More recently, researchers have sought to describe the changes in cellular (rather than humoral) immunity that may result from immunization with B-cell epitopes from ApoB-100. Several recent papers have reported an increase in FoxP3+ expressing TREGS in secondary lymphoid organs [spleens (32) and lymph nodes (33)] after immunization of mice with P210. While these findings are consistent with reports that suggest TREGS might be protective in atherosclerosis (17–19), it is unclear how T-cells can be directly affected by vaccination with peptide sequences originally recognized as B-cell epitopes. This is especially peculiar in the case of P210, which has been shown not to bind to I-Ab (the MHC Class II allele expressed by both Apoe−/− and LDL-R−/− mice) (34), which is a prerequisite for any direct interaction with T-cell receptors. Subsequent studies have further described the changes to the T-cell compartment after immunization with B-cell epitopes (in particular the CD4+CD25+FoxP3+ TREG population) (35). However, there are currently no T-cell epitopes related to atherosclerosis that have been described. Knowledge of such epitopes would help to better characterize T-cell phenotypes after peptide immunization in the treatment of atherosclerosis.
The existence of atherosclerosis-related CD4+ T-cell epitopes is suggested by several experiments. First, human CD4+ T-cell clones derived from atherosclerotic plaques responded to incubation with ox-LDL and autologous monocytes (acting as APCs) by proliferation and production of cytokine (IFNγ) in an antigen-specific, HLA-DR-restricted manner (11). More recently, live-cell imaging of explanted aortas from CD11cYFPApoe−/− mice after 12 weeks of western diet (WD) showed that activated CD44hiCD62Llo Apoe−/− CD4+ T-cells isolated from Apoe−/− mice, but not wild-type mice, productively interacted with CD11c-YFP+ APCs in the aortic wall (14). These T-cells were effector-memory CD4+ T-cells, had long interactions with APCs in the vessel wall and slowed migration speeds compared to T-cells isolated from naïve wild-type C57BL/6 mice. Furthermore, the “productiveness” of these interactions was demonstrated by increased T-cell proliferation and induction of the pro-inflammatory TH1 cytokines (IFNγ and TNF). These data suggest that endogenous T-cell antigens are presented in the aortic wall. It is therefore reasonable to suspect that these interactions may be promoting, or inhibiting, atherosclerosis by driving effector T-cell or regulatory T-cell responses, respectively. Manipulation of either these antigens or the T-cells that respond to these antigens would be of great therapeutic value.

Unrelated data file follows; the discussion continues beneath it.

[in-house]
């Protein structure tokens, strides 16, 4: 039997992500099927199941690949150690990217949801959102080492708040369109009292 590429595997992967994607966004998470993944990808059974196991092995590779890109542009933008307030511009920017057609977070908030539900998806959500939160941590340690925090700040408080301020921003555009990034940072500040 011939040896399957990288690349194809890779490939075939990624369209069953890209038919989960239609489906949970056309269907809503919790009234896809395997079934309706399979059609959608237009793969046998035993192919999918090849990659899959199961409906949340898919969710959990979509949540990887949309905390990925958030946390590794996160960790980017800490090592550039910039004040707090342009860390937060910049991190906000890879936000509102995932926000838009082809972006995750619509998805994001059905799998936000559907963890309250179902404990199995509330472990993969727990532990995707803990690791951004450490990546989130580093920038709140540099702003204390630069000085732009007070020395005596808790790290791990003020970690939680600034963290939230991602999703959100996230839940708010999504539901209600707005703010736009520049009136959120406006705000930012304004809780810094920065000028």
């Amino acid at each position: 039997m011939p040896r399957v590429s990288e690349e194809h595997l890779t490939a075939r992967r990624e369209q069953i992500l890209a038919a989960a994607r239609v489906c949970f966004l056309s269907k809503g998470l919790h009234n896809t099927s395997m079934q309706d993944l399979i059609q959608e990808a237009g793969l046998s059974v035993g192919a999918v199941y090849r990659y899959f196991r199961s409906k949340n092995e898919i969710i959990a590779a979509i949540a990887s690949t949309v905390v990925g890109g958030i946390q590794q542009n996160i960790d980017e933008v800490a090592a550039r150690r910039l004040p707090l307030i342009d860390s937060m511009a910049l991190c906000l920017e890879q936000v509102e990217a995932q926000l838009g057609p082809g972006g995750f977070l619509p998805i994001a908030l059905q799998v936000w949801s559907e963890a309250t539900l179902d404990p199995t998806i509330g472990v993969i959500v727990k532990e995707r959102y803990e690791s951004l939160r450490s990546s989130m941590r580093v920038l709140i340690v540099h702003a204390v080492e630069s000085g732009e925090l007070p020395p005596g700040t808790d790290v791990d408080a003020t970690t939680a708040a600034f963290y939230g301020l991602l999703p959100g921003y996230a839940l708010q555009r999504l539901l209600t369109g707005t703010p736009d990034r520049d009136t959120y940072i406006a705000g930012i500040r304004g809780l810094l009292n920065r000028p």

Here, we report the discovery of two novel MHC-II restricted peptides identified in the murine ApoB-100 molecule. These peptides have high affinity for I-Ab (the MHC class II molecule in C57BL/6 mice), and injection of these two peptides into Apoe−/− mice in complete Freund’s adjuvant (CFA), followed by four boosts in incomplete Freund’s adjuvant (IFA), reduces atherosclerosis. These data suggest that atheroprotective CD4+ T-cell vaccines can be developed.
Materials and Methods
Eight-week-old female Apoe−/− mice on C57BL/6 background were purchased from Jackson Laboratories (Bar Harbor, ME, USA). Mice were housed in a specific pathogen free environment and fed chow diet until 10 weeks of age. At 10 weeks of age, mice were started on WD (adjusted calories diet with 42% from fat, Harlan Labs Cat #: TD.88137, CA, USA) and remained on WD until sacrifice at 23 weeks old.